8. That no mention is made that under the NPT, Iran—like every other non-nuclear-weapons-possessing party to the treaty—enjoys the “inalienable right…to develop research, production and use of nuclear energy for peaceful purposes without discrimination” (Art. IV.1), and that the IAEA has produced no evidence that Iran is working on nuclear weapons.
9. That no mention is made that under the NPT, the United States—like every other nuclear-weapons-possessing party to the treaty—agrees to “pursue negotiations in good faith on effective measures relating to cessation of the nuclear arms race…and to nuclear disarmament, and on a treaty on general and complete disarmament under strict and effective international control” (Art. VI). By continuing to improve its nuclear weapons, and to make their design more practicable, it is the United States that stands in serious violation of the NPT.
10. That no mention is made that at the last NPT Review Conference, held in New York City in May 2005, recognition of the urgency to implement this disarmament article figured prominently among the vast majority of participants—but not with the United States. Instead, the conference ended in “the most acute failure in the history of the NPT” (former U.S. weapons negotiator Thomas Graham), unable to produce even a final statement on substantive issues. Led by the U.S. refusal, the conference was unable to admit any topic related to disarmament, “[turning] the world of nuclear proliferation into the Wild West, with complete disrespect for the rule of law” (Abolition 2000 founder Alice Slater).
11. That no challenge is raised in the UN or international community contesting the fact that the United States has taken it upon itself to decide which states may develop nuclear programs, and which may not. Iran could build nuclear power plants under the Shah, Pakistan can develop and keep nuclear weapons under Pervez Musharraf (or a likely successor-client of the U.S.), Egypt can develop nuclear power under Hosni Mubarak, Israel and India can develop and keep nuclear weapons over four decades—but neither the Islamic Republic of Iran, Libya, nor North Korea can. Not only is this unilateralism and politicization of the right of access to nuclear energy not challenged by the UN or the establishment media, it isn’t even noticed.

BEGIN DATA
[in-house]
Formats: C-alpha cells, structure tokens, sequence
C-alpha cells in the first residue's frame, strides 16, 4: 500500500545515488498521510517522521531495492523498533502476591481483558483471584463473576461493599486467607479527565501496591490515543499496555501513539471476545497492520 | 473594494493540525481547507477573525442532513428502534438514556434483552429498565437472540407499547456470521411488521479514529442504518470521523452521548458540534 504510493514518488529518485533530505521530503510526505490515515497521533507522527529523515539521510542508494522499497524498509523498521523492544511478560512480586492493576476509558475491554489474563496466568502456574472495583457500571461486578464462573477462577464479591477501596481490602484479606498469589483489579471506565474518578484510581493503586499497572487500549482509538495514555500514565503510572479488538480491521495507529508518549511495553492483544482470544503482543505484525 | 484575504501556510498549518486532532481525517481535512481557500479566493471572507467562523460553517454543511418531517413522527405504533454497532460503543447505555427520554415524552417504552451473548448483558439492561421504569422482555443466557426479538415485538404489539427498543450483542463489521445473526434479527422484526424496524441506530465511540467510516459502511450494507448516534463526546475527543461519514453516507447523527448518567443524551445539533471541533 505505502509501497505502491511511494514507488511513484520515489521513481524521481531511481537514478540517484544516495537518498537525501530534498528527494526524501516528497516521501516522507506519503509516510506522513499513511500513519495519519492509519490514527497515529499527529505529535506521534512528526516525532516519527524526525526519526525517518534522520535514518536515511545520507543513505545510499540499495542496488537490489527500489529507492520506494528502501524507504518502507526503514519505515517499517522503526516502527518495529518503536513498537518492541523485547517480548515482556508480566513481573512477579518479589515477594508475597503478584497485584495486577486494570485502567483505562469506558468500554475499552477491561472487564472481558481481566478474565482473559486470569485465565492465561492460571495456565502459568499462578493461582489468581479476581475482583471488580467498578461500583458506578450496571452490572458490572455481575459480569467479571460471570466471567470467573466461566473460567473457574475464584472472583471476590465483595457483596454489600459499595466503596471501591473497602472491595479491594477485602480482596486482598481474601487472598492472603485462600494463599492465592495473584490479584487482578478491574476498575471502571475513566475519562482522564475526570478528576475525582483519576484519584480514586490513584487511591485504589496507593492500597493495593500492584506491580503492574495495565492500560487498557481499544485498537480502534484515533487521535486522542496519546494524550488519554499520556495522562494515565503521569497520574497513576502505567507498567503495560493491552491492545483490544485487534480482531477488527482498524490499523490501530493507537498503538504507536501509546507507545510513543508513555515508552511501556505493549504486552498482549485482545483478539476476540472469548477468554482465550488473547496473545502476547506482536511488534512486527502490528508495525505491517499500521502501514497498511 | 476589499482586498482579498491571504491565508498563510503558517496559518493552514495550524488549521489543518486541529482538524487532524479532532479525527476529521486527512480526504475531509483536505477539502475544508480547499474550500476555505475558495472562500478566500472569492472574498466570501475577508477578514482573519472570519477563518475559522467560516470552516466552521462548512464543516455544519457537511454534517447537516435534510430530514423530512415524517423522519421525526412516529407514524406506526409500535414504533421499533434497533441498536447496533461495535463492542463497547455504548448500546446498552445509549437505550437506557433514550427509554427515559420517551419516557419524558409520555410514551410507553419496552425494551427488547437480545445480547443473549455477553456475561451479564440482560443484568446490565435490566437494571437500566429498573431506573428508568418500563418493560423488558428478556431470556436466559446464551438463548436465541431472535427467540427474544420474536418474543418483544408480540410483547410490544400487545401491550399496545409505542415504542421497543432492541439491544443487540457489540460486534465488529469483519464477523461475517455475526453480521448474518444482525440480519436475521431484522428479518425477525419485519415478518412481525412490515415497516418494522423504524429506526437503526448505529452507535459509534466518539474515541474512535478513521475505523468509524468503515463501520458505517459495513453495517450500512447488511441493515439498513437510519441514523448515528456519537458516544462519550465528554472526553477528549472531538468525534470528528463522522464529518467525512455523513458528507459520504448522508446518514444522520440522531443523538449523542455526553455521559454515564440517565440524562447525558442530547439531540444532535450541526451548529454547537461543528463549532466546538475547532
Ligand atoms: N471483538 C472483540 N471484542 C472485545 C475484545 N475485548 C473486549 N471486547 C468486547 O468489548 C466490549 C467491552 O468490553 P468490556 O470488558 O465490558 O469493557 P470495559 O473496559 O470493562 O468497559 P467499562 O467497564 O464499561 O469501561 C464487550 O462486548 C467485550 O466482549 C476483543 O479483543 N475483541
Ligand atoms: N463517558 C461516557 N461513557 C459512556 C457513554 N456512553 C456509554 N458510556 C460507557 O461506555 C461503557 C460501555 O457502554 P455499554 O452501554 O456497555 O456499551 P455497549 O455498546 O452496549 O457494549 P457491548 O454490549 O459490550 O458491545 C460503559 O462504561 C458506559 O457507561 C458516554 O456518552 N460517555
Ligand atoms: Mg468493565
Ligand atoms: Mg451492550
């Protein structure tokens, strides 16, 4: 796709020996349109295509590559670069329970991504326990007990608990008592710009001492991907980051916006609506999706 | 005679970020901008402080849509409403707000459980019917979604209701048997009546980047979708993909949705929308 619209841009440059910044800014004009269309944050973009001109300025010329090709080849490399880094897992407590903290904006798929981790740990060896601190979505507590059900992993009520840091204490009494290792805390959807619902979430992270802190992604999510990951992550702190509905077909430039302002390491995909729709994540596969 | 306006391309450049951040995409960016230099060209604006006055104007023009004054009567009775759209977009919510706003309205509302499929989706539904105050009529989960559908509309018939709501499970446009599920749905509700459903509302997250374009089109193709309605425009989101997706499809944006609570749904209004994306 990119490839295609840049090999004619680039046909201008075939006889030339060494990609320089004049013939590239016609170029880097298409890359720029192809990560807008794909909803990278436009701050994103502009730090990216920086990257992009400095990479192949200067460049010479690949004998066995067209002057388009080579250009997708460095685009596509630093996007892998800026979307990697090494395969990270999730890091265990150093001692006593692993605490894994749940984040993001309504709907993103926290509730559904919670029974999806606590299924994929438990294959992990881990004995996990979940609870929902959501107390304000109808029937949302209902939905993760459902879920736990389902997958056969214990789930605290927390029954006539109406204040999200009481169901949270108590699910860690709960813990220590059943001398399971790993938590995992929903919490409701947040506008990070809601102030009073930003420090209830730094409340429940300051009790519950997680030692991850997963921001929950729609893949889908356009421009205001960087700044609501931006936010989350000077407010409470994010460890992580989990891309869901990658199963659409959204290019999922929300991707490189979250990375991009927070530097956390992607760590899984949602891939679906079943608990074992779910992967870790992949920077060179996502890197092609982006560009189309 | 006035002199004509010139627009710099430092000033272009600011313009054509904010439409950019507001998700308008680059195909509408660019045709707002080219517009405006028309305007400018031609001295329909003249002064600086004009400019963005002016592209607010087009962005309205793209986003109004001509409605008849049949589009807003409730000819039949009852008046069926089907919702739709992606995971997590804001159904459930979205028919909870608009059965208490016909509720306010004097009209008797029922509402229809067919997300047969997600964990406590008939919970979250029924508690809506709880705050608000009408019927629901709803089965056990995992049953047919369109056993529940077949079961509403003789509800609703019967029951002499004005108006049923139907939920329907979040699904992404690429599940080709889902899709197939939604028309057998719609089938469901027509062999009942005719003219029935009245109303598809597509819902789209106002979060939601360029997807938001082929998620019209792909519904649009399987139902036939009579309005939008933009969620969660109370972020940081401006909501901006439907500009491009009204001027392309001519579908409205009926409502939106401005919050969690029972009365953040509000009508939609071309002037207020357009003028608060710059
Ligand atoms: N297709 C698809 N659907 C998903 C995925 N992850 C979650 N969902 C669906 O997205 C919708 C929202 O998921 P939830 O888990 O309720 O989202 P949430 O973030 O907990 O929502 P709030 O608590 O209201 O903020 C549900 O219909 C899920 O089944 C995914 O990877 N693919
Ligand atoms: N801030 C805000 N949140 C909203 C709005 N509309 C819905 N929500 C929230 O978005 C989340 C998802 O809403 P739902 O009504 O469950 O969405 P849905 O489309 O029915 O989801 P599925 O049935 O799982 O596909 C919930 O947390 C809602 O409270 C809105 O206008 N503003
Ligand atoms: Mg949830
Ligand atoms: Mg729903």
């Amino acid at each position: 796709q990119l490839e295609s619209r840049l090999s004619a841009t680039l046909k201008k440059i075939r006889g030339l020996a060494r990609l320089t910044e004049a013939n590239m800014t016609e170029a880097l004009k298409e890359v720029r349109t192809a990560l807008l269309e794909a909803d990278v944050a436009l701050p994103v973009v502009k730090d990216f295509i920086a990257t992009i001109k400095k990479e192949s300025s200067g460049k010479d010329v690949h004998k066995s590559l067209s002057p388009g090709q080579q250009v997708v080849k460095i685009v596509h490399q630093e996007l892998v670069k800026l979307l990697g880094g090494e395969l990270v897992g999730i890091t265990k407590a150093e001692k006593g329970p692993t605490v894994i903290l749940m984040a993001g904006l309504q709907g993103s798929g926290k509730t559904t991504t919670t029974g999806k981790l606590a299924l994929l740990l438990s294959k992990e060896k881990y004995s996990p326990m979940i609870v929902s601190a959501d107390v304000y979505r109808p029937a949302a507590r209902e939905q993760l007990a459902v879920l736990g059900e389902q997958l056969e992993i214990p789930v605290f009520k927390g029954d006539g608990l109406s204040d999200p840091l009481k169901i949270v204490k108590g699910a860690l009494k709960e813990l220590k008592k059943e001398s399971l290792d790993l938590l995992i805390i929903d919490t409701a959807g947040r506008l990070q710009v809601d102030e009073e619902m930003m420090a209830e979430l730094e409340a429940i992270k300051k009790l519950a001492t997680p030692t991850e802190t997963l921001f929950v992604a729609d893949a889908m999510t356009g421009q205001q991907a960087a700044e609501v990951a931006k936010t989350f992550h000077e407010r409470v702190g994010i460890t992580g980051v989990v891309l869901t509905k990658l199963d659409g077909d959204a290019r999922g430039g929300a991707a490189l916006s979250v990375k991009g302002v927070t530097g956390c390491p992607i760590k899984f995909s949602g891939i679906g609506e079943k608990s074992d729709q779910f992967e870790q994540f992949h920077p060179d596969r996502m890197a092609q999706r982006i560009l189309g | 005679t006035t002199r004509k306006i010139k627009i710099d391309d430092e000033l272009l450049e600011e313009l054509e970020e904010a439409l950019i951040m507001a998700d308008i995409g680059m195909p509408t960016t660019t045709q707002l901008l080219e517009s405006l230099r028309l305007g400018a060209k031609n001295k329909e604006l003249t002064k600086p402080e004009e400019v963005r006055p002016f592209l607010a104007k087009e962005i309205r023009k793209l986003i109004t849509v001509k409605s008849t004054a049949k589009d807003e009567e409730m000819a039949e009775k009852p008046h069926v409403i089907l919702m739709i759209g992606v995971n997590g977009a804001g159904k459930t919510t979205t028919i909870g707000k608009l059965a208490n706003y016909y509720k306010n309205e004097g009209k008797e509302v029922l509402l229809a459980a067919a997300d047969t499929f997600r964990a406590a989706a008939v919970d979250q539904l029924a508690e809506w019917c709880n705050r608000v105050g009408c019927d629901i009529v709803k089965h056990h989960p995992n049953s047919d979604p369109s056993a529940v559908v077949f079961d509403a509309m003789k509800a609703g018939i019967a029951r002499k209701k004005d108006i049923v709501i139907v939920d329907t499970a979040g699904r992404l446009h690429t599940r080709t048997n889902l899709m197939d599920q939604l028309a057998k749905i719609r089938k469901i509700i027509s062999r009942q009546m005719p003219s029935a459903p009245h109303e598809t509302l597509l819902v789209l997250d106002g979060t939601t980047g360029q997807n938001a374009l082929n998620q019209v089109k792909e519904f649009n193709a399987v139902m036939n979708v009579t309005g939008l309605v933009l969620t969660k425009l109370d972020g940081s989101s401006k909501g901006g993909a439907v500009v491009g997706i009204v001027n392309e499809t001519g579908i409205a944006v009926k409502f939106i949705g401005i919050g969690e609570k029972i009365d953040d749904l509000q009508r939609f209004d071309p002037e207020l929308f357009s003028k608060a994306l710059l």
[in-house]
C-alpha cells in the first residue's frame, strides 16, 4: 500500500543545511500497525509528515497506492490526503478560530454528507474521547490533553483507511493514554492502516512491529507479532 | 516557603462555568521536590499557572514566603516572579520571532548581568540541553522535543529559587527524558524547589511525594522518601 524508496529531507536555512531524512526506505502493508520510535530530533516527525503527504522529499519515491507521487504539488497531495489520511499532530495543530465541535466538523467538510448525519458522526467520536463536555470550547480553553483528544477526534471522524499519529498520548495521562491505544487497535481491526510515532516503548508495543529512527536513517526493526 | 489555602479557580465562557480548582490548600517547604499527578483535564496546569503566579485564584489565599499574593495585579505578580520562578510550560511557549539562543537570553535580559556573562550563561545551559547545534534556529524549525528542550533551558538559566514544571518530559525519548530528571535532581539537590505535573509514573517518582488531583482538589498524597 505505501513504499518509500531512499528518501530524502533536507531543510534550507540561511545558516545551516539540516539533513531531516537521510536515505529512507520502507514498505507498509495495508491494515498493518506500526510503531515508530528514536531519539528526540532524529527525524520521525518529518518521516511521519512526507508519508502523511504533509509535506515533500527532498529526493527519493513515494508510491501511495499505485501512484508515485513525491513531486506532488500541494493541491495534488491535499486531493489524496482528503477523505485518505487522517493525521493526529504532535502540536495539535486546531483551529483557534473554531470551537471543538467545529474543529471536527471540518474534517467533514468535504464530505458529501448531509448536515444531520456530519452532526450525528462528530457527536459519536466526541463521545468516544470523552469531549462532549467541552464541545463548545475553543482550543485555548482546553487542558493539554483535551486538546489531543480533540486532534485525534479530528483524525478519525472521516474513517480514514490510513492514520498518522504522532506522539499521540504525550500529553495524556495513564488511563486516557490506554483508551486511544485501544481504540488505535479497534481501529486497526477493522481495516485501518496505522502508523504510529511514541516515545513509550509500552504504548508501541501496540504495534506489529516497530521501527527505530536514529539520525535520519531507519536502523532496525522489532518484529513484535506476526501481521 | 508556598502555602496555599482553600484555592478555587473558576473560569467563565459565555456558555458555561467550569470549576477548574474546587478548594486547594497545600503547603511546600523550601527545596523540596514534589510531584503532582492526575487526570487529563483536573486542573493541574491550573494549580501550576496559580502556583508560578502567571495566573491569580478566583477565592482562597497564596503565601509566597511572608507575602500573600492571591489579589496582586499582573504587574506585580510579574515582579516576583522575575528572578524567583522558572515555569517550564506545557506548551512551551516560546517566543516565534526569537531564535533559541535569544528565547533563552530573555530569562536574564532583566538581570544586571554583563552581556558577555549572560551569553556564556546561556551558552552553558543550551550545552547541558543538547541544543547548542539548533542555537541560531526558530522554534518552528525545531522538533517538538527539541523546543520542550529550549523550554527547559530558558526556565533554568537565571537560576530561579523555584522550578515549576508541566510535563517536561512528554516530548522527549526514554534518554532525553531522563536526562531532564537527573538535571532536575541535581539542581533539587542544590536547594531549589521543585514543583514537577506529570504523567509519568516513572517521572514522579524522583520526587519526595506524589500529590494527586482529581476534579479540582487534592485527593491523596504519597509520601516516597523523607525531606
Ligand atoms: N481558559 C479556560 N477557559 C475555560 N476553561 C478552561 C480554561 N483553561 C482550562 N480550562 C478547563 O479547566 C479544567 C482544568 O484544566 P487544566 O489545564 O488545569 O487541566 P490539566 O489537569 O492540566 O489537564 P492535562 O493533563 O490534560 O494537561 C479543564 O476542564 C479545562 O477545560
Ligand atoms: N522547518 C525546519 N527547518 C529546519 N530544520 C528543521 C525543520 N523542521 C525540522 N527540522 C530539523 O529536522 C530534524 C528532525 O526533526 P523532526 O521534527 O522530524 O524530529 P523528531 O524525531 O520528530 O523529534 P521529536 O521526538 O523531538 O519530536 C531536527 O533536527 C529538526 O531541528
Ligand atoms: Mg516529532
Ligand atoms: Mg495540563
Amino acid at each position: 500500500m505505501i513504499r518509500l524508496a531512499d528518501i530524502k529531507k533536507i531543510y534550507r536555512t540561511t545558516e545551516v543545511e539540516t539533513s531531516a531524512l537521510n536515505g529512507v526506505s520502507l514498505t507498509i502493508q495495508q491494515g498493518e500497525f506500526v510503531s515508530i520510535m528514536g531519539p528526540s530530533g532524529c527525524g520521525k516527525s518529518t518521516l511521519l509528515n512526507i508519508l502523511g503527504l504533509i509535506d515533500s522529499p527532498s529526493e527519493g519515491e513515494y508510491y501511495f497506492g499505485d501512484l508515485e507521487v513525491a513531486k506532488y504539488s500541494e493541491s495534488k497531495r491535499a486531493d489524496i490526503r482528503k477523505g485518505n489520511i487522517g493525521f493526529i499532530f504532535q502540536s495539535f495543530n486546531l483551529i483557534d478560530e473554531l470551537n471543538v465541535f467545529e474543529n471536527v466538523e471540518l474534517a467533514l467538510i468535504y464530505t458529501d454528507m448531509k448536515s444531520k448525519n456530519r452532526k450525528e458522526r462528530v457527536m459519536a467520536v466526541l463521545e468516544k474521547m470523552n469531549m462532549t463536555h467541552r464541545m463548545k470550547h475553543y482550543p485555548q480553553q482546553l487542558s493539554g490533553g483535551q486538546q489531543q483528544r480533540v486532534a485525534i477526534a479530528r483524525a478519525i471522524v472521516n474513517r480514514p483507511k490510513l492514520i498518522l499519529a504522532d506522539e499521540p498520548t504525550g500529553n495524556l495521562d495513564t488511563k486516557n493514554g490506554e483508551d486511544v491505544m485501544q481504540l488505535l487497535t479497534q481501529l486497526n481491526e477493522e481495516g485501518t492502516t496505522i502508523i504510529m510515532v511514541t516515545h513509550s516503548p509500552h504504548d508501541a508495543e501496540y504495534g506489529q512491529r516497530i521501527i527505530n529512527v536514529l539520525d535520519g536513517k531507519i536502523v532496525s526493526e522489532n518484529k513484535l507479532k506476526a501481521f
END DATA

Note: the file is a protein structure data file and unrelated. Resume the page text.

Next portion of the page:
12. One basis for these politicized choices is the usual demonization process, so that a target like Iran cannot be allowed to come close to developing nuclear energy for any purpose because its leaders are portrayed as religious fanatics who might use a single nuclear device to bring about some mad end even though this would entail national suicide. These fears are not based on an examination of the performance of Iran’s leaders, who in their diplomatic relations with other states and UN representatives clearly behave as realistic geopoliticians. Nor is any comparison ever made with the religious beliefs of “End Times” evangelicals in the United States and their influence on U.S. leaders and policy.
13. That the Iranian target can be accused of other crimes, with minimal evidence and context, like interference in Iraq’s internal affairs by sending aid to the resistance. This allegation is very convenient, as it is impossible for Iran to refute beyond simple denial, the establishment media don’t require hard evidence to report it, and it scapegoats Iran for the failures of the aggression-occupation—so attacking Iran will be part of the effort to “liberate” the Iraqis! Note also that when the United States aids insurgents opposing an occupation, as in the case of the Afghan resistance to the Soviet occupation, no question is raised about the legitimacy of such interference; but then, only the United States has aggression rights. Thus, only the United States can legitimately aid factions in the conflict over Iraq. It aids all of the factions, according to momentary strategic convenience. And it attacks anybody inside Iraq that it wants to attack.
14. That very little attention is given to the fact that the U.S. supports the Mujahedin-e Khalq Organization (MEK) and related groups such as the National Council of Resistance of Iran, whose members appear to move freely among the Western capitals, despite the U.S. Department of State’s formal designation of these groups as Foreign Terrorist Organizations at least since 1997. With U.S. aid and approval since the U.S. invasion of Iraq in 2003, the MEK has continued its longstanding campaign of cross-border bombings and assassinations against Iran—causing much bloodshed among Iranians.